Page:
We are so lucky to have Timmy as our honoree here in New England. Over the past few years Timmy has become an inspiration for Team Challenge teams across the country. This year he is has the special opportunity to be the Honoree for the entire country!
Timmy was diagnosed with Crohn's disease in 2009 at the age of five. His diagnosis was not an easy one - he started having random fevers, stomach aches, and joint pain at the age of three. Sometimes his joint pain was so severe he count not run or play. Timmy's growth was also affected.After a long road of hospital visits and tests, Timmy was diagnosed with Crohn's disease. In the three years since his diagnosis, he has been hospitalized multiple times, had two major surgeries (removing two feet of his intestines), and has tried countless medications. Timmy does his best to be like other eight-year-olds he love loves Legos and riding his bike when he can. But he and his family live with uncertainty every day, never knowing when there will be another trip to the hospital.
In spite of it all, they remain hopeful that his disease will come under control and there will someday be cures. Timmy serves as a constant reminder for our team for why we walk and run Team Challenge. For Timmy a cure cannot come fast enough.
Hi! I'm Erin and I'm one of the honorees for Team Challenge New England this season - though I'm way less cute than Timmy. I've been both a participant and a mentor in past seasons and Team Challenge means a great dealto me. It is more than just an organization that raises money for acure; it is a family, a support base, and more than anything else friends. I know thatall of you will find the same thing this season as the team trainsand grows together. But enough about Team Challenge - let me tell youa bit about my own story.
I was first diagnosed with Crohn's Disease at 13 during the summer before my freshmen year of high school. I got sick hard and fast. I wasa competitive swimmer, away at an intense swim camp, and I was goingto the bathroom all the time. When my parents picked me up from camp I had lost some weight, but still looked good. I looked fit.
But then, the weight kept coming off. Soon I was dangerously skinny, unable to eat, and going to the bathroom all the time. My motherwill always remember when I insisted on competing at the New EnglandChampionship meet at the end of the season when I could barely stand(I sort of swayed on the block as we waited to take our mark) – mycoach reassured her that if anything happened he would go in afterme. But in many ways I was lucky. My symptoms were so typical ofCrohn's that I was diagnosed quickly. After an extremely long course ofHIGH dose Prednisone and quite a few other medications, I wasin remission - or as close to remission as you can get.
After my first flare, I was fairly healthy through most of high school and college, though the truth is that those of us with Crohn's andColitis know that our definition of "healthy" is always different. In college, I had bronchitis two-three times a year.One time I somehow ended up with h. pylori (which can cause ulcers) and had to go on the world's worst course of mixed antibiotictreatment for a few weeks. Yet all the while, I lived a normal life.I graduated high school Cum Laude and was named the Best Swimmer in the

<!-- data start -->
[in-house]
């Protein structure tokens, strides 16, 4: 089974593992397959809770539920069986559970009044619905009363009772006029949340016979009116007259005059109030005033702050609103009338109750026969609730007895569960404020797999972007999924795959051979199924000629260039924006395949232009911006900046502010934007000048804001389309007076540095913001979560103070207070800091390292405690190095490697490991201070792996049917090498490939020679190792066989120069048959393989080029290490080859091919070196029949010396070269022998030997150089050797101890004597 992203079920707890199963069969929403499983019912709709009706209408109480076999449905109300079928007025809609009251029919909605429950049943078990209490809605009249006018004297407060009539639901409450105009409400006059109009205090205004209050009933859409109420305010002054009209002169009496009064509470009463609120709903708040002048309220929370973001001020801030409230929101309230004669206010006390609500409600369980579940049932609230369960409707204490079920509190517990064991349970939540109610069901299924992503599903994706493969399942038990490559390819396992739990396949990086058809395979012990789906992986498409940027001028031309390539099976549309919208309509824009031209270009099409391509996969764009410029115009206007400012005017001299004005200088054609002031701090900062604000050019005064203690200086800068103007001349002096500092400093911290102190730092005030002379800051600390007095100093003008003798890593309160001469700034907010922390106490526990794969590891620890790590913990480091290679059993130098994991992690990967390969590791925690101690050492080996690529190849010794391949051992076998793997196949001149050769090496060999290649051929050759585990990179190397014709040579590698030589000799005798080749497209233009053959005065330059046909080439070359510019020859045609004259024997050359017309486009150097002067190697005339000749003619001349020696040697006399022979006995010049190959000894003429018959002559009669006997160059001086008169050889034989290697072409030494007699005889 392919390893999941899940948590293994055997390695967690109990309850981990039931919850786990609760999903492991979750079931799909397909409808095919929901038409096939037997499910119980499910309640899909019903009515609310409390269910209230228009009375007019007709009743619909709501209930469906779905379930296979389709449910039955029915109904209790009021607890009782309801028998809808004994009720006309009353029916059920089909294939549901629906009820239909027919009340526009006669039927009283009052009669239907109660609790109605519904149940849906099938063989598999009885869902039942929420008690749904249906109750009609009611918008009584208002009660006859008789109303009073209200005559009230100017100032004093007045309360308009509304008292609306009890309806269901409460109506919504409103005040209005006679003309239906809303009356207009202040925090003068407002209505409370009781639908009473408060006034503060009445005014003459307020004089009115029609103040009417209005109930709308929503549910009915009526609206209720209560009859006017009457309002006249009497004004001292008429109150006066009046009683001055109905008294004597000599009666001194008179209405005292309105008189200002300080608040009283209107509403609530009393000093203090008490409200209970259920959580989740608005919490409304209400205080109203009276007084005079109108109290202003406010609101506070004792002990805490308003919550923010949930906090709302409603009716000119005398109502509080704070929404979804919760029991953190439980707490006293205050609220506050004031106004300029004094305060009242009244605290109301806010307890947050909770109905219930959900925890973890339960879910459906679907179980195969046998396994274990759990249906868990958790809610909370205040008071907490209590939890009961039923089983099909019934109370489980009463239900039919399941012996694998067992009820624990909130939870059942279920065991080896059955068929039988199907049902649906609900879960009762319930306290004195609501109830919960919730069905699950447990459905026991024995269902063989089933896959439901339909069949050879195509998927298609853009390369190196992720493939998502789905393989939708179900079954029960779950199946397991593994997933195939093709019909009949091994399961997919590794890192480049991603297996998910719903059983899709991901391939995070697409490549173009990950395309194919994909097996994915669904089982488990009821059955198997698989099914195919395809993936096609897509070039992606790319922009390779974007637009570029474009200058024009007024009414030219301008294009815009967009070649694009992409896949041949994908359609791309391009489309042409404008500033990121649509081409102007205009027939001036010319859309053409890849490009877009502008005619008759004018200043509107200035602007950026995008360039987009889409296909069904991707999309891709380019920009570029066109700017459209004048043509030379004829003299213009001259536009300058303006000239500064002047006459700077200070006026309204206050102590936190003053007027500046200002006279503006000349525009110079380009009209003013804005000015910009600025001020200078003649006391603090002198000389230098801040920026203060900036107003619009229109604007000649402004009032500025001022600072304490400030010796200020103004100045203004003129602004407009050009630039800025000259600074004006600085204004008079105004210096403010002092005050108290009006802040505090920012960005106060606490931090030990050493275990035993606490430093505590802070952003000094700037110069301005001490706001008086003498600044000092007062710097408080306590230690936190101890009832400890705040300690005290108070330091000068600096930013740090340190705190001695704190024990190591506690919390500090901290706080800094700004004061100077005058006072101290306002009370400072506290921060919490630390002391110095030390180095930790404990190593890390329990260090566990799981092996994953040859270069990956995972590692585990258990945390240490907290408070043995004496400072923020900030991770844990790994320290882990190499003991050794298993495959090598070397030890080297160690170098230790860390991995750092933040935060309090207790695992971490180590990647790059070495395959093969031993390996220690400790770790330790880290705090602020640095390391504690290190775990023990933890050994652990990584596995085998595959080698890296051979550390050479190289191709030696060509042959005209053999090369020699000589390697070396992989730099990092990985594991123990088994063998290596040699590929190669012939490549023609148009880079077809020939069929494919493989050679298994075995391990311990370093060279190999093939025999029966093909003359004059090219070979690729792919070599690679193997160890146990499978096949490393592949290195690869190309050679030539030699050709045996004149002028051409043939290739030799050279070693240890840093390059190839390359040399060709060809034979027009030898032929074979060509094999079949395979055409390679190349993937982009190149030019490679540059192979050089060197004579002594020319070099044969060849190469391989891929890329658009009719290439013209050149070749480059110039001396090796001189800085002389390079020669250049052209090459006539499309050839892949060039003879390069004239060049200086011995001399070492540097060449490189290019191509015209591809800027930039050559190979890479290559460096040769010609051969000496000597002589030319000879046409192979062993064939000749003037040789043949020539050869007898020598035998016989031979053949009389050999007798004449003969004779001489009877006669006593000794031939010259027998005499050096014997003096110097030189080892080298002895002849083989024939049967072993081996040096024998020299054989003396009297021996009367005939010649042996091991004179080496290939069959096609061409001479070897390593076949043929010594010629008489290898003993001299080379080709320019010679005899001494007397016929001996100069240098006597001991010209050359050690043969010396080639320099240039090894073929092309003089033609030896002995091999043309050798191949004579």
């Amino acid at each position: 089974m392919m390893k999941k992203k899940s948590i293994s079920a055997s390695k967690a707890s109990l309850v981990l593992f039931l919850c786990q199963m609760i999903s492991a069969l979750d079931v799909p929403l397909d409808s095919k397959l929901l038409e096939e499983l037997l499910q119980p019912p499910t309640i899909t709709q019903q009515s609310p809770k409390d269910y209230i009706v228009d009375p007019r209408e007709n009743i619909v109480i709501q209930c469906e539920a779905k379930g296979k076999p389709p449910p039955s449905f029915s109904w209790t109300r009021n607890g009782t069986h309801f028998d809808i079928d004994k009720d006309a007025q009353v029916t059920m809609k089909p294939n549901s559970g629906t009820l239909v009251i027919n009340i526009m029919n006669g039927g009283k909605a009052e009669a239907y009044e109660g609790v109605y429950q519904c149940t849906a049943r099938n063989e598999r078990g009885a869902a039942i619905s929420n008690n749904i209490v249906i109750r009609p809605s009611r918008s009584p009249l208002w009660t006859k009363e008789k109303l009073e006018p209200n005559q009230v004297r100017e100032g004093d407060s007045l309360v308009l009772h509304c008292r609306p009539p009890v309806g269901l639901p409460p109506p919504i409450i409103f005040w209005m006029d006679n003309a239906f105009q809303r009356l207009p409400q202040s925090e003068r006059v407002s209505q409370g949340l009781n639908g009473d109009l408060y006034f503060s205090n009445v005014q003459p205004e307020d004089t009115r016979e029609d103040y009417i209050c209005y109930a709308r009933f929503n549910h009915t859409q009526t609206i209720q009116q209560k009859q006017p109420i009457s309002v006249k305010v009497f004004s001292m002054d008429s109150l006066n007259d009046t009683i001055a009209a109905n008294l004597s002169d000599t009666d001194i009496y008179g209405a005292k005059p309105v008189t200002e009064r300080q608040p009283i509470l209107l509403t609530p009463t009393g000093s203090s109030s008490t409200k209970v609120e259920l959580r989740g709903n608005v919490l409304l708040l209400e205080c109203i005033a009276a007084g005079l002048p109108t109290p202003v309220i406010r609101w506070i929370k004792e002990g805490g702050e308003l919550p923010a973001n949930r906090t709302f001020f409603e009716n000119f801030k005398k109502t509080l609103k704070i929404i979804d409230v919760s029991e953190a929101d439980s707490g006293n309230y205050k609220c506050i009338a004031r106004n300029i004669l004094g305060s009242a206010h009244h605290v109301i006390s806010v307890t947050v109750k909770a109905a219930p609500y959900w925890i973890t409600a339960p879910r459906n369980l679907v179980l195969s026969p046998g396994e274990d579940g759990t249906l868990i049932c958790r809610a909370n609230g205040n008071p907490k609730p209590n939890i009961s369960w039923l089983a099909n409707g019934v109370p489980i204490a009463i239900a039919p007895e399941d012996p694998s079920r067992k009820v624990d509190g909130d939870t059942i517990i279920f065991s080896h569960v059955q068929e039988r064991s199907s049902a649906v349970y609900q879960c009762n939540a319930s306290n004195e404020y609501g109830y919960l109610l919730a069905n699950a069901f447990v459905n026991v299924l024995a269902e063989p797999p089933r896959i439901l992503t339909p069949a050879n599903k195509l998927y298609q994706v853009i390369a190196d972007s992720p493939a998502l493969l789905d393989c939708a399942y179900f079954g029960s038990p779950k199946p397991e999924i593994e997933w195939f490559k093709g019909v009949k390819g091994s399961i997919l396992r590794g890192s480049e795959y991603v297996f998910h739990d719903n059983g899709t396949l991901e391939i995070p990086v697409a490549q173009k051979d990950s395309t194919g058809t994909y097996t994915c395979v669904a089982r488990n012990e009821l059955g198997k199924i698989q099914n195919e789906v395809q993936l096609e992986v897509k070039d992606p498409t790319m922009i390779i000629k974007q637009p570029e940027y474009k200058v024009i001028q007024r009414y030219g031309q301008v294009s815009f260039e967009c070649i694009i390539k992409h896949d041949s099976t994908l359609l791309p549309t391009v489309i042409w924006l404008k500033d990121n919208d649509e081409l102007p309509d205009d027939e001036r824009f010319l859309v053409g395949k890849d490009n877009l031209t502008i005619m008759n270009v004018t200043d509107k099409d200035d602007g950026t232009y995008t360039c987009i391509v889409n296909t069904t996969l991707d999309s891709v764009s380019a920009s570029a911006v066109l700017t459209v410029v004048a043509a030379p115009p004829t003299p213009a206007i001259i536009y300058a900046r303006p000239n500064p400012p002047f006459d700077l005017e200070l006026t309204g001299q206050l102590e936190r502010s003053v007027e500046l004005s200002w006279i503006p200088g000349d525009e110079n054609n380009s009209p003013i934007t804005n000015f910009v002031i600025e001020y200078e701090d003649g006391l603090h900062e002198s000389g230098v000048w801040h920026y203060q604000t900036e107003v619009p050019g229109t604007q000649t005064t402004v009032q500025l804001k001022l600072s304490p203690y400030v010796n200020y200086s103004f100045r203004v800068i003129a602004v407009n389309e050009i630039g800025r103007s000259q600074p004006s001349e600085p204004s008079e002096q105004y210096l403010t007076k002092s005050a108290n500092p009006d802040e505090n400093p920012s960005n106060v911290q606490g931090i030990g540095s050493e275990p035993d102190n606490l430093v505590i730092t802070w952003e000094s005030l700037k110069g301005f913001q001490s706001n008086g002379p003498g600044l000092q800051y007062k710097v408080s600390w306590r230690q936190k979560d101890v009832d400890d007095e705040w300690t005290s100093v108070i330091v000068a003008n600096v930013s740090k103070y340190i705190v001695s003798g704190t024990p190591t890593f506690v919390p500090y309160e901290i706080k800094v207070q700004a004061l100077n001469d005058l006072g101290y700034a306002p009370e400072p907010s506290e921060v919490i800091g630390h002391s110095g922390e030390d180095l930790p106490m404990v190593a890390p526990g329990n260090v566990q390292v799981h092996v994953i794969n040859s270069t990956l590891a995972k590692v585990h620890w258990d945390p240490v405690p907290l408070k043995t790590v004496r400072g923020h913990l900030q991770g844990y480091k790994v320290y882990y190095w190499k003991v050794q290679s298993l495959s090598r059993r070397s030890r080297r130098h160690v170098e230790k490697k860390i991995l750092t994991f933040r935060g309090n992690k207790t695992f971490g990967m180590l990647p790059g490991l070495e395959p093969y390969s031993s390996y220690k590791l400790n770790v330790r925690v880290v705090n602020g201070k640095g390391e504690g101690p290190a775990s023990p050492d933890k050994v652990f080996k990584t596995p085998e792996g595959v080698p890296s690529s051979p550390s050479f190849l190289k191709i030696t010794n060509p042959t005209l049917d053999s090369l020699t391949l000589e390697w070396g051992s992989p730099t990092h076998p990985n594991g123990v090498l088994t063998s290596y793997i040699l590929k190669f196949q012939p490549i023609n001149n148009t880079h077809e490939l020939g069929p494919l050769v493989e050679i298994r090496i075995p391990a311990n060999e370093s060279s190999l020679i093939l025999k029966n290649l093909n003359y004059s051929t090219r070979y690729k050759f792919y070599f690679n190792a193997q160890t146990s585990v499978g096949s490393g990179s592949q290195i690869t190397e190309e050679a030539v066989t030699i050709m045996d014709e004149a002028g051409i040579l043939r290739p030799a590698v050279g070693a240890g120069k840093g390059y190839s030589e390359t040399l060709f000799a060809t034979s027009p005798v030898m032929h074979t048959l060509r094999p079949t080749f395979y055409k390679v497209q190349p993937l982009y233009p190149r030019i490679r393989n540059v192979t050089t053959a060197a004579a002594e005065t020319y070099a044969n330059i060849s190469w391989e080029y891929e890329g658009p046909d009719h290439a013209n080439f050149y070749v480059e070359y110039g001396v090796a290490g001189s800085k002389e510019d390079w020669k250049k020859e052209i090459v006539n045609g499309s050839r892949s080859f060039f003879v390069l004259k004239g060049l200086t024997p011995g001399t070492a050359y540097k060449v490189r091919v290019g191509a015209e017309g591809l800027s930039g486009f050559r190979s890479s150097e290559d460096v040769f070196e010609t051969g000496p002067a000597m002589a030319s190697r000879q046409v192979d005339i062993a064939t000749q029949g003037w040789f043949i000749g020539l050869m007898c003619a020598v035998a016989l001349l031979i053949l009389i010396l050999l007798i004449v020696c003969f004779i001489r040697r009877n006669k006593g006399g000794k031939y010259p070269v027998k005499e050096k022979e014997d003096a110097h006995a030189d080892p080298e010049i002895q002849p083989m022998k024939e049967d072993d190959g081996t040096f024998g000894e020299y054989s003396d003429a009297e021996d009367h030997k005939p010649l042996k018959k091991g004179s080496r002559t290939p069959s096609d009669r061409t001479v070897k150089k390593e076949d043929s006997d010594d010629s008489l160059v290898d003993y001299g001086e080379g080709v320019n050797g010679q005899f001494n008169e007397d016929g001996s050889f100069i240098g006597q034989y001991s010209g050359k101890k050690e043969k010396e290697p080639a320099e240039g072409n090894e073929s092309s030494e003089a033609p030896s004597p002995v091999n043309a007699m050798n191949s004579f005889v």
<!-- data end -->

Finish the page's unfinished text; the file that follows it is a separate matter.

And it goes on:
State my senior year (in Rhode Island – its small). In college, I swam on the varsity team, playedUltimate Frisbee, and studied in the honors program. I would alwaysinsist, to anyone who asked, that Crohn's Disease was something I*had*, but that it didn't have me. And that it wasn't going to impactmy life.
After college, I moved to Washington, D.C. and continued on – mostly in remission. Until the summer of 2007, when I suddenly andinexplicably flared. I lost weight, felt sick, and basically stoppedeating. I also developed erythema nodosum - red sores on your legs -mine came with the fun side effect that my legs swelled to twicetheir normal size. This wasespecially vexing because it developed three days before I was leaving for a six week backpackingtrip in Europe - my big adventure before starting law school. After atrip to the E.R. and to my G.I. (at which I firmly informed them that
I was getting on a plane in three days, no matter what), I went to Europe. For six weeks, I backpacked through Europe and looking back Iwas in full flare - but because of force of will and adrenaline I madeit to nine European cities and didn't slow down once, except for theoccasional afternoon nap.
When I got back, I started law school - a few days late because of a brief hospitalization for a couple of blood transfusions. Law school was tough.I developed more serious symptoms, got sicker, and developedintractable fistulas. But I also found great doctors and surgeonshere in Boston. During my second year, I got my “temporary” ileostomy. And during my third year, it became permanent and I said good-bye to my colon. I can’t say I miss it. It was stressful and hard.
But also during law school - I found Team Challenge. I met morepeople than I ever would have who had the same conditions I had,people with ostomies, people with fistulas, people who had taken everymedication under the sun. But more than that - they were people whounderstood that while it was a struggle, my life wasn't all abouthaving Crohn's disease. We talked about life and running and fun andkids and schools and work and all the normal things in life. Becausewe're family joined by this shared experience. My health did notreact well to running my half-marathon, but I've remained involved asmuch as I can. My brother runs with both Team New England and Team
Rhode Island. I have been a mentor. And now I am incredibly proud tobe an Honoree. I hope that I can inspire just a few of you to run thatextra mile and to raise those extra dollars for a cure, not just forme - but for Timmy and for all the amazing people in my Team Challengefamily.